I love humor. I haven't read all that much erotica that combines humor with story. Maybe the occasional funny character, or a hero or a heroine with a sense of humor. The concept of funny erotica might be an oxymoron, but even if it is, whenever I've come across it, I have enjoyed it immensely.
Asteroid6969 doesn't start out as if it has any humor. It starts off like a space opera, perhaps with a feel to it a little like the movie Space Pirates. Lance, the blond Adonis-like space pirate has to put down on Asteroid6969 and in the meantime, he's going to get a hot bath in real H20. He's also got an infestation, a space ship full of furzbas, small furballs that live off of energy. They're faintly reminiscent of tribbles, that charming nuisance of an animal documented in the original Star Trek series. Naked, our hero swashbuckles out of his bath to rescue a virgin wanna-be-submissive from the evil clutches of a Dom who's meaner than she'd expected.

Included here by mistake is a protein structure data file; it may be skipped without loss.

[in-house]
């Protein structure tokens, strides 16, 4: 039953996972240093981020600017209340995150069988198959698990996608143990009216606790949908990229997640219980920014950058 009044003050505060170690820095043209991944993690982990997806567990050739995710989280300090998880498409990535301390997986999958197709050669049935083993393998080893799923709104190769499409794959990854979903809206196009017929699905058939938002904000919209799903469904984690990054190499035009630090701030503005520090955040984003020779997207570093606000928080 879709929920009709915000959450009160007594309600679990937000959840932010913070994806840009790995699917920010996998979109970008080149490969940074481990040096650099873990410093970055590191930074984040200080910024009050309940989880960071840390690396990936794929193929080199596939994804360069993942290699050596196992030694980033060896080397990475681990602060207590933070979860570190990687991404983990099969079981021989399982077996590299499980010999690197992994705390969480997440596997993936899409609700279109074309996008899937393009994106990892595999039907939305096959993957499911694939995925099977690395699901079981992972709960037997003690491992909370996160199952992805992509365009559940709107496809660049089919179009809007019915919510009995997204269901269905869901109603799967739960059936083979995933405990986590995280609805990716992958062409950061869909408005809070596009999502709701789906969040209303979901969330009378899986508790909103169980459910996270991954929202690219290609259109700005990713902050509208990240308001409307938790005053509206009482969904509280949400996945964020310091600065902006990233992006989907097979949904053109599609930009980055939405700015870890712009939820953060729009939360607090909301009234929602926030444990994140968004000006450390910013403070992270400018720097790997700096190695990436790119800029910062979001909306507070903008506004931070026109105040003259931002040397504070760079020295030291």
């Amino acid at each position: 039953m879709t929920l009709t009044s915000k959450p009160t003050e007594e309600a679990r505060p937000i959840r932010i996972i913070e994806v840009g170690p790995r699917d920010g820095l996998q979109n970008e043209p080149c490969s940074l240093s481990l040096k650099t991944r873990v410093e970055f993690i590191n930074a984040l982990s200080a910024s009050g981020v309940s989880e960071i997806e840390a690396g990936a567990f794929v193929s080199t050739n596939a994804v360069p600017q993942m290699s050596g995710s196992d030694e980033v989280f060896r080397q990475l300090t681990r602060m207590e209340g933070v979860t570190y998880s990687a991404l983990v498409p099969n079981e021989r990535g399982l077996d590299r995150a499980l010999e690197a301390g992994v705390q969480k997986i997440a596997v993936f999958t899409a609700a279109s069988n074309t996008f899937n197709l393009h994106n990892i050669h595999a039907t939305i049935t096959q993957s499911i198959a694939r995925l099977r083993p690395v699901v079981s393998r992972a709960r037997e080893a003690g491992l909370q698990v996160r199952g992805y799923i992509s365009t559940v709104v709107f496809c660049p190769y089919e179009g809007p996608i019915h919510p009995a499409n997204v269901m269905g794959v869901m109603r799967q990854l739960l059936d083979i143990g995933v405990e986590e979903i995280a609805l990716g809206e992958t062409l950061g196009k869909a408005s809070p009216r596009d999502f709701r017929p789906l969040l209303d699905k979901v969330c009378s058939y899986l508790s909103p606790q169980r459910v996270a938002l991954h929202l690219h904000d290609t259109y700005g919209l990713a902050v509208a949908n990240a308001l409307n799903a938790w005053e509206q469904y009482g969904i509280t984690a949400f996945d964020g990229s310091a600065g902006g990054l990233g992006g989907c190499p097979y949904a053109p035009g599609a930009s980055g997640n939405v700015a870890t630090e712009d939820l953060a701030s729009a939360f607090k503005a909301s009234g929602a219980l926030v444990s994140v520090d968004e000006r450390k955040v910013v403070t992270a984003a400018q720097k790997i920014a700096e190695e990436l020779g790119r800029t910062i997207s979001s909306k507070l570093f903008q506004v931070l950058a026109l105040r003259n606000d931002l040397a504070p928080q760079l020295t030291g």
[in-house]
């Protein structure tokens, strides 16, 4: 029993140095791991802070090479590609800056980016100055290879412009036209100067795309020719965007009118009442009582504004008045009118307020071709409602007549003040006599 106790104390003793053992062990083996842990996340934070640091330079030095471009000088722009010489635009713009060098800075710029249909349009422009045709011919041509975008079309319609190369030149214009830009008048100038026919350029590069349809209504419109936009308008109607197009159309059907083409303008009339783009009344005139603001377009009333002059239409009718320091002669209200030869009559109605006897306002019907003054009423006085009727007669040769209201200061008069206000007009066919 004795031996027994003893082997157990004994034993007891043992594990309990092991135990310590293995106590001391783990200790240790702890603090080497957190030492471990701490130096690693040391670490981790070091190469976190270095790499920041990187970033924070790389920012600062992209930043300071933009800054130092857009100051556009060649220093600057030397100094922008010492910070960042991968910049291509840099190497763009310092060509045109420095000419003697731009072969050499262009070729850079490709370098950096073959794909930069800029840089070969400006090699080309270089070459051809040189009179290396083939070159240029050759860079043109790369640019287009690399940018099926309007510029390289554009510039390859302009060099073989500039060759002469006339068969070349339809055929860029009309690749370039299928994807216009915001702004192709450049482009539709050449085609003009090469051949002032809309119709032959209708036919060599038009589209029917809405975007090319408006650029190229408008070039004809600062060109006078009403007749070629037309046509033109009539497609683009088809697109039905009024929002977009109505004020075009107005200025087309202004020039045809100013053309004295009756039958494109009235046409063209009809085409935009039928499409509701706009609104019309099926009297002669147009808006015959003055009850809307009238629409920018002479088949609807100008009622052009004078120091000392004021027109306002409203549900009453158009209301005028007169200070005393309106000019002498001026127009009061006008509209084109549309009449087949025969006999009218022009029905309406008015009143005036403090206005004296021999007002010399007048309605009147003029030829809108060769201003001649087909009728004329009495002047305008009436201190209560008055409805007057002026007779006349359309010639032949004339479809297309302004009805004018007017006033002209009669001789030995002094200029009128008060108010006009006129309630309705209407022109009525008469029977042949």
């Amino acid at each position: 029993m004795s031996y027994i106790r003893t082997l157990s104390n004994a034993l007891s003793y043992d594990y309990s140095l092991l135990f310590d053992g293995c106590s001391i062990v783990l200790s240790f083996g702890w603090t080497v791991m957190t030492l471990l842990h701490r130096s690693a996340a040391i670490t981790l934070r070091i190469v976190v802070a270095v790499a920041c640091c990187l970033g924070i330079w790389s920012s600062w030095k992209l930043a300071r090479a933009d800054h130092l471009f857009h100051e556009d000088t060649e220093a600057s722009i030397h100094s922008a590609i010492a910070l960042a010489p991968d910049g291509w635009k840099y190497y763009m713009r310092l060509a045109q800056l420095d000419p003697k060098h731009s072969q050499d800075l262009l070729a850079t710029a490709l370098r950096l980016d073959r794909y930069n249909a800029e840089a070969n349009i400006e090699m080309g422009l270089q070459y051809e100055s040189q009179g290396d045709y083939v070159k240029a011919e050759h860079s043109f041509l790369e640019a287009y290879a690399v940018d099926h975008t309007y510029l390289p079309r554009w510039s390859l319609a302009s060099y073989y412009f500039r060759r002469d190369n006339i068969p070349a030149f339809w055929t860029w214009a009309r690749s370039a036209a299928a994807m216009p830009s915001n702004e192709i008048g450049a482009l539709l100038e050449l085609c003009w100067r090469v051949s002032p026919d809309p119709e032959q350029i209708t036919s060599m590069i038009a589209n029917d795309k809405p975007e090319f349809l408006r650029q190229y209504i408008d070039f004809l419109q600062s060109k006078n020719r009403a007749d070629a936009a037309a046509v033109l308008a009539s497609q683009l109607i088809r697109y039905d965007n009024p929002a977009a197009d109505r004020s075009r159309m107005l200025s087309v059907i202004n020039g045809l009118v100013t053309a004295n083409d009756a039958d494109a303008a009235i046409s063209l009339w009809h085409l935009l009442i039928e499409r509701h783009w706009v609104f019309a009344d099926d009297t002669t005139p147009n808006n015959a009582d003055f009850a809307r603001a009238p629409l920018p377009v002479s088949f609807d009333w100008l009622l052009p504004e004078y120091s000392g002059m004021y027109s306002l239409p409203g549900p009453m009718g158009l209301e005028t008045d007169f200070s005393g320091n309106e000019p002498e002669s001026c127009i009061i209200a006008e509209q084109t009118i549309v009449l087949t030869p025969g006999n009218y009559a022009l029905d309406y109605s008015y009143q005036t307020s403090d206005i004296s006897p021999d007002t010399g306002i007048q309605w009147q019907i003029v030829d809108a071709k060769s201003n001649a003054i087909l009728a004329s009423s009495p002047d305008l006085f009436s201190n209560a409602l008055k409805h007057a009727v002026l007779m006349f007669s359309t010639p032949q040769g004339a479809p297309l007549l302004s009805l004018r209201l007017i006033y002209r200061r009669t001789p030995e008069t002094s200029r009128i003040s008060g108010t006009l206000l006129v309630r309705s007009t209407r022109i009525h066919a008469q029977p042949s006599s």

What follows is not exactly a comedy, or a comedy of errors. But the hero is heroic, and the heroine is as naively ingenuous as you could wish her to be. To be honest, I thought I was going to like this story much more than I did. Not because it is written badly because it is actually written pretty well. But the flashbacks are disconcerting and a bit confusing. a structure that seems to me a bit ambitious for this little 66 page story. I am sure that the author did this to get the initial hook of the structure in the right place—the romance industry does have certain conventions, and one of them is the elimination, more or less, of the hero or heroine's childhood, to be replaced by a chunk of rapidly-purveyed backstory exposition. I really think this good story would have been much better if the author had been free to present it in consecutive order. The story wraps up rather tongue in cheek, with a bit of humor, with almost a wild-west ambiance in the Fanny’s Fandango House of Pleasure and Fantasy, various dance establishments, bars, etc. I look forward to reading more of Samantha Winston's work.